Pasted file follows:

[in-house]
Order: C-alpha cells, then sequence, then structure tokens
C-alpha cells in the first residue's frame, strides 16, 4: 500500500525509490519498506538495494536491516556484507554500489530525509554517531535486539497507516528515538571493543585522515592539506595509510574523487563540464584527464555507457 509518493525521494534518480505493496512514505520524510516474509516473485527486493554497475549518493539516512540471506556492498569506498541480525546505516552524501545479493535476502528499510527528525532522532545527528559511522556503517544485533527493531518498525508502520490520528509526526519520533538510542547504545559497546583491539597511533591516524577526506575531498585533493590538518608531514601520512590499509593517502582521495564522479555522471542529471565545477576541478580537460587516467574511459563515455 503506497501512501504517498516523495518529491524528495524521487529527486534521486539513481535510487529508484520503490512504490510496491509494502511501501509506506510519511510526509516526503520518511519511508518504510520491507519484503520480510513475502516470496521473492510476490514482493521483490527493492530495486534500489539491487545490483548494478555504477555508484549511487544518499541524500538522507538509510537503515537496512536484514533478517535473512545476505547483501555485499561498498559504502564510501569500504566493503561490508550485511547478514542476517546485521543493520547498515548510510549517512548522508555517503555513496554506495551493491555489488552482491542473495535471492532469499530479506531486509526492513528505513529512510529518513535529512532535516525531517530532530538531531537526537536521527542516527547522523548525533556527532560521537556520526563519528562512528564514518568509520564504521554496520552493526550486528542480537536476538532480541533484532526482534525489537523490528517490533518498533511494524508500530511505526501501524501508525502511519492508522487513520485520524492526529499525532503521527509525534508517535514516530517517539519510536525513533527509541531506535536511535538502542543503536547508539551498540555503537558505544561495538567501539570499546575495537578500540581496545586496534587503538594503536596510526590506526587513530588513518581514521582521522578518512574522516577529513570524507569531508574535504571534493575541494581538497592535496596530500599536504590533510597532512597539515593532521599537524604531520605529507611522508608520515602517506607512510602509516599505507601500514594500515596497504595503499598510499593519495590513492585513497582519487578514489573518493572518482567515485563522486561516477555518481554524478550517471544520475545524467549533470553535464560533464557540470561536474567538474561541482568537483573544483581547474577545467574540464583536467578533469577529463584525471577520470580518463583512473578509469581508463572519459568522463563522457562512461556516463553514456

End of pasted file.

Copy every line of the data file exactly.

[in-house]
Order: C-alpha cells, then sequence, then structure tokens
C-alpha cells in the first residue's frame, strides 16, 4: 500500500525509490519498506538495494536491516556484507554500489530525509554517531535486539497507516528515538571493543585522515592539506595509510574523487563540464584527464555507457 509518493525521494534518480505493496512514505520524510516474509516473485527486493554497475549518493539516512540471506556492498569506498541480525546505516552524501545479493535476502528499510527528525532522532545527528559511522556503517544485533527493531518498525508502520490520528509526526519520533538510542547504545559497546583491539597511533591516524577526506575531498585533493590538518608531514601520512590499509593517502582521495564522479555522471542529471565545477576541478580537460587516467574511459563515455 503506497501512501504517498516523495518529491524528495524521487529527486534521486539513481535510487529508484520503490512504490510496491509494502511501501509506506510519511510526509516526503520518511519511508518504510520491507519484503520480510513475502516470496521473492510476490514482493521483490527493492530495486534500489539491487545490483548494478555504477555508484549511487544518499541524500538522507538509510537503515537496512536484514533478517535473512545476505547483501555485499561498498559504502564510501569500504566493503561490508550485511547478514542476517546485521543493520547498515548510510549517512548522508555517503555513496554506495551493491555489488552482491542473495535471492532469499530479506531486509526492513528505513529512510529518513535529512532535516525531517530532530538531531537526537536521527542516527547522523548525533556527532560521537556520526563519528562512528564514518568509520564504521554496520552493526550486528542480537536476538532480541533484532526482534525489537523490528517490533518498533511494524508500530511505526501501524501508525502511519492508522487513520485520524492526529499525532503521527509525534508517535514516530517517539519510536525513533527509541531506535536511535538502542543503536547508539551498540555503537558505544561495538567501539570499546575495537578500540581496545586496534587503538594503536596510526590506526587513530588513518581514521582521522578518512574522516577529513570524507569531508574535504571534493575541494581538497592535496596530500599536504590533510597532512597539515593532521599537524604531520605529507611522508608520515602517506607512510602509516599505507601500514594500515596497504595503499598510499593519495590513492585513497582519487578514489573518493572518482567515485563522486561516477555518481554524478550517471544520475545524467549533470553535464560533464557540470561536474567538474561541482568537483573544483581547474577545467574540464583536467578533469577529463584525471577520470580518463583512473578509469581508463572519459568522463563522457562512461556516463553514456